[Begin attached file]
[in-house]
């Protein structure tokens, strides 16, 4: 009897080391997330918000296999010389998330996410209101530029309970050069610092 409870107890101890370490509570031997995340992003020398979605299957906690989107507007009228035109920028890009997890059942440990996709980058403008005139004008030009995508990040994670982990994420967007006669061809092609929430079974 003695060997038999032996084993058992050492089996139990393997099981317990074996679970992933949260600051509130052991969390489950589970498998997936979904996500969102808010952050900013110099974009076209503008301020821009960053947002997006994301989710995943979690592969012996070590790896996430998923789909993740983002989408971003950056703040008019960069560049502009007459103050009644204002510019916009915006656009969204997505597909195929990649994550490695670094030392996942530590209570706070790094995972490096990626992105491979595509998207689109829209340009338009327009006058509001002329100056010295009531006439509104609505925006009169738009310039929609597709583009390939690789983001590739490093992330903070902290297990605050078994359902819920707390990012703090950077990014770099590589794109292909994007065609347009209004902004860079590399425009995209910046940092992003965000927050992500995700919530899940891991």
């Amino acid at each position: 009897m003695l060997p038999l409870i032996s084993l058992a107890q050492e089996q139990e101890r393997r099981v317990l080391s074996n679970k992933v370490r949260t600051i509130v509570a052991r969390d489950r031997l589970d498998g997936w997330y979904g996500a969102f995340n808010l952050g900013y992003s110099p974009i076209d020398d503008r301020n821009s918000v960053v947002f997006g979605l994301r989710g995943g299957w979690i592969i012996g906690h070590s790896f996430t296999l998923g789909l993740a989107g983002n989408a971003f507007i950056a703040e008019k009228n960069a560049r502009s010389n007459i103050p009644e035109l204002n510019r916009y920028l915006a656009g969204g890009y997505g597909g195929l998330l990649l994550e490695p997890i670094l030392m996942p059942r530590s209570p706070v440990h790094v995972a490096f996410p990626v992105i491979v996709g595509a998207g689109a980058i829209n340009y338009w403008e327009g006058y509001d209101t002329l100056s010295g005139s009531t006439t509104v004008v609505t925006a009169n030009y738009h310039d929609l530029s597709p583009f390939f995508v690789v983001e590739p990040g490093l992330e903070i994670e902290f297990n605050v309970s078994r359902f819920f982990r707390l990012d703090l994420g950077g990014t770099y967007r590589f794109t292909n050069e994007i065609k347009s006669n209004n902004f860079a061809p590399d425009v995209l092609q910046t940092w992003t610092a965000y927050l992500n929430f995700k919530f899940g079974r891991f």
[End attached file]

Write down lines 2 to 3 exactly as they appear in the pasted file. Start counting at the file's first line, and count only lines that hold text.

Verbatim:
């Protein structure tokens, strides 16, 4: 009897080391997330918000296999010389998330996410209101530029309970050069610092 409870107890101890370490509570031997995340992003020398979605299957906690989107507007009228035109920028890009997890059942440990996709980058403008005139004008030009995508990040994670982990994420967007006669061809092609929430079974 003695060997038999032996084993058992050492089996139990393997099981317990074996679970992933949260600051509130052991969390489950589970498998997936979904996500969102808010952050900013110099974009076209503008301020821009960053947002997006994301989710995943979690592969012996070590790896996430998923789909993740983002989408971003950056703040008019960069560049502009007459103050009644204002510019916009915006656009969204997505597909195929990649994550490695670094030392996942530590209570706070790094995972490096990626992105491979595509998207689109829209340009338009327009006058509001002329100056010295009531006439509104609505925006009169738009310039929609597709583009390939690789983001590739490093992330903070902290297990605050078994359902819920707390990012703090950077990014770099590589794109292909994007065609347009209004902004860079590399425009995209910046940092992003965000927050992500995700919530899940891991």
């Amino acid at each position: 009897m003695l060997p038999l409870i032996s084993l058992a107890q050492e089996q139990e101890r393997r099981v317990l080391s074996n679970k992933v370490r949260t600051i509130v509570a052991r969390d489950r031997l589970d498998g997936w997330y979904g996500a969102f995340n808010l952050g900013y992003s110099p974009i076209d020398d503008r301020n821009s918000v960053v947002f997006g979605l994301r989710g995943g299957w979690i592969i012996g906690h070590s790896f996430t296999l998923g789909l993740a989107g983002n989408a971003f507007i950056a703040e008019k009228n960069a560049r502009s010389n007459i103050p009644e035109l204002n510019r916009y920028l915006a656009g969204g890009y997505g597909g195929l998330l990649l994550e490695p997890i670094l030392m996942p059942r530590s209570p706070v440990h790094v995972a490096f996410p990626v992105i491979v996709g595509a998207g689109a980058i829209n340009y338009w403008e327009g006058y509001d209101t002329l100056s010295g005139s009531t006439t509104v004008v609505t925006a009169n030009y738009h310039d929609l530029s597709p583009f390939f995508v690789v983001e590739p990040g490093l992330e903070i994670e902290f297990n605050v309970s078994r359902f819920f982990r707390l990012d703090l994420g950077g990014t770099y967007r590589f794109t292909n050069e994007i065609k347009s006669n209004n902004f860079a061809p590399d425009v995209l092609q910046t940092w992003t610092a965000y927050l992500n929430f995700k919530f899940g079974r891991f």